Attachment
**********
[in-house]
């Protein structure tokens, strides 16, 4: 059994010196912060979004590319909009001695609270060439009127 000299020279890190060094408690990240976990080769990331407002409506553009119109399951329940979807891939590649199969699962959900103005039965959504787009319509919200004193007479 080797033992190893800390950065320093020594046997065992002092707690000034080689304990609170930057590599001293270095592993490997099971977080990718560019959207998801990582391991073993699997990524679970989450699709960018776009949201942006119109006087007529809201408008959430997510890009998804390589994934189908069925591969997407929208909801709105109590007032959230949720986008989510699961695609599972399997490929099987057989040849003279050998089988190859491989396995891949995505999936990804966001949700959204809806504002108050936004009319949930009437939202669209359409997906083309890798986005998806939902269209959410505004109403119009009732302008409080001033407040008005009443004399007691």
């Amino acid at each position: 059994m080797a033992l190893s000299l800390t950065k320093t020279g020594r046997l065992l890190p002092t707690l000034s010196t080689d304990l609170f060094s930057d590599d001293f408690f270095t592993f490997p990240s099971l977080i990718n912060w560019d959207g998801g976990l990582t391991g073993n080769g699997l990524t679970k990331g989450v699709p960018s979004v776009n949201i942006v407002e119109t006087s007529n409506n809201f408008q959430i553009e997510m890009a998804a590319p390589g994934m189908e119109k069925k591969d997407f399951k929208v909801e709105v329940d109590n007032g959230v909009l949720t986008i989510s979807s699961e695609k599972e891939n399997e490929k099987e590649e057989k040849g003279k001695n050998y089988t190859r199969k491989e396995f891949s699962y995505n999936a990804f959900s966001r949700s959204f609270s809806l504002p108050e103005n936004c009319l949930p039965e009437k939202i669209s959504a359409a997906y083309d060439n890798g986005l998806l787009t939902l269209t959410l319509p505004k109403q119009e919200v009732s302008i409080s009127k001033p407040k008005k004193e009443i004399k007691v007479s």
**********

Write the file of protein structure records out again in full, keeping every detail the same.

[in-house]
């Protein structure tokens, strides 16, 4: 059994010196912060979004590319909009001695609270060439009127 000299020279890190060094408690990240976990080769990331407002409506553009119109399951329940979807891939590649199969699962959900103005039965959504787009319509919200004193007479 080797033992190893800390950065320093020594046997065992002092707690000034080689304990609170930057590599001293270095592993490997099971977080990718560019959207998801990582391991073993699997990524679970989450699709960018776009949201942006119109006087007529809201408008959430997510890009998804390589994934189908069925591969997407929208909801709105109590007032959230949720986008989510699961695609599972399997490929099987057989040849003279050998089988190859491989396995891949995505999936990804966001949700959204809806504002108050936004009319949930009437939202669209359409997906083309890798986005998806939902269209959410505004109403119009009732302008409080001033407040008005009443004399007691």
């Amino acid at each position: 059994m080797a033992l190893s000299l800390t950065k320093t020279g020594r046997l065992l890190p002092t707690l000034s010196t080689d304990l609170f060094s930057d590599d001293f408690f270095t592993f490997p990240s099971l977080i990718n912060w560019d959207g998801g976990l990582t391991g073993n080769g699997l990524t679970k990331g989450v699709p960018s979004v776009n949201i942006v407002e119109t006087s007529n409506n809201f408008q959430i553009e997510m890009a998804a590319p390589g994934m189908e119109k069925k591969d997407f399951k929208v909801e709105v329940d109590n007032g959230v909009l949720t986008i989510s979807s699961e695609k599972e891939n399997e490929k099987e590649e057989k040849g003279k001695n050998y089988t190859r199969k491989e396995f891949s699962y995505n999936a990804f959900s966001r949700s959204f609270s809806l504002p108050e103005n936004c009319l949930p039965e009437k939202i669209s959504a359409a997906y083309d060439n890798g986005l998806l787009t939902l269209t959410l319509p505004k109403q119009e919200v009732s302008i409080s009127k001033p407040k008005k004193e009443i004399k007691v007479s």